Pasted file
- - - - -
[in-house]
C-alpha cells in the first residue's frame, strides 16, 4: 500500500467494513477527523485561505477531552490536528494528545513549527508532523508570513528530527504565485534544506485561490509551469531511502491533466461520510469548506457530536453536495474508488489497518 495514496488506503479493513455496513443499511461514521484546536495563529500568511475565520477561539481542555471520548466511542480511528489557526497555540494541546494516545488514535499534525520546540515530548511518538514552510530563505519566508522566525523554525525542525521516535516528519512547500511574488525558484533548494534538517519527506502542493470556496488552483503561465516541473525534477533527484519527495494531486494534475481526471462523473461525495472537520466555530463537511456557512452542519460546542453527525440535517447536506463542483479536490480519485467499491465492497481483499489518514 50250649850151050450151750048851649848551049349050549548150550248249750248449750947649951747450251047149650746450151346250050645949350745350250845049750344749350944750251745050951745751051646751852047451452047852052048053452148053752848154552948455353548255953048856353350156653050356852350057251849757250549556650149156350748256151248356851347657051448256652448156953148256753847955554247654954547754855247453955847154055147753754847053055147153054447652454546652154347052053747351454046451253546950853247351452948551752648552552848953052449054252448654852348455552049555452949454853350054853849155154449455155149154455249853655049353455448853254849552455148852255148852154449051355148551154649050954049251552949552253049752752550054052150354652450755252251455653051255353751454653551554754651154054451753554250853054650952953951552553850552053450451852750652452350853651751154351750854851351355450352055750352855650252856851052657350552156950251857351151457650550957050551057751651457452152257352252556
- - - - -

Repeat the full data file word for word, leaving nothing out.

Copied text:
[in-house]
C-alpha cells in the first residue's frame, strides 16, 4: 500500500467494513477527523485561505477531552490536528494528545513549527508532523508570513528530527504565485534544506485561490509551469531511502491533466461520510469548506457530536453536495474508488489497518 495514496488506503479493513455496513443499511461514521484546536495563529500568511475565520477561539481542555471520548466511542480511528489557526497555540494541546494516545488514535499534525520546540515530548511518538514552510530563505519566508522566525523554525525542525521516535516528519512547500511574488525558484533548494534538517519527506502542493470556496488552483503561465516541473525534477533527484519527495494531486494534475481526471462523473461525495472537520466555530463537511456557512452542519460546542453527525440535517447536506463542483479536490480519485467499491465492497481483499489518514 50250649850151050450151750048851649848551049349050549548150550248249750248449750947649951747450251047149650746450151346250050645949350745350250845049750344749350944750251745050951745751051646751852047451452047852052048053452148053752848154552948455353548255953048856353350156653050356852350057251849757250549556650149156350748256151248356851347657051448256652448156953148256753847955554247654954547754855247453955847154055147753754847053055147153054447652454546652154347052053747351454046451253546950853247351452948551752648552552848953052449054252448654852348455552049555452949454853350054853849155154449455155149154455249853655049353455448853254849552455148852255148852154449051355148551154649050954049251552949552253049752752550054052150354652450755252251455653051255353751454653551554754651154054451753554250853054650952953951552553850552053450451852750652452350853651751154351750854851351355450352055750352855650252856851052657350552156950251857351151457650550957050551057751651457452152257352252556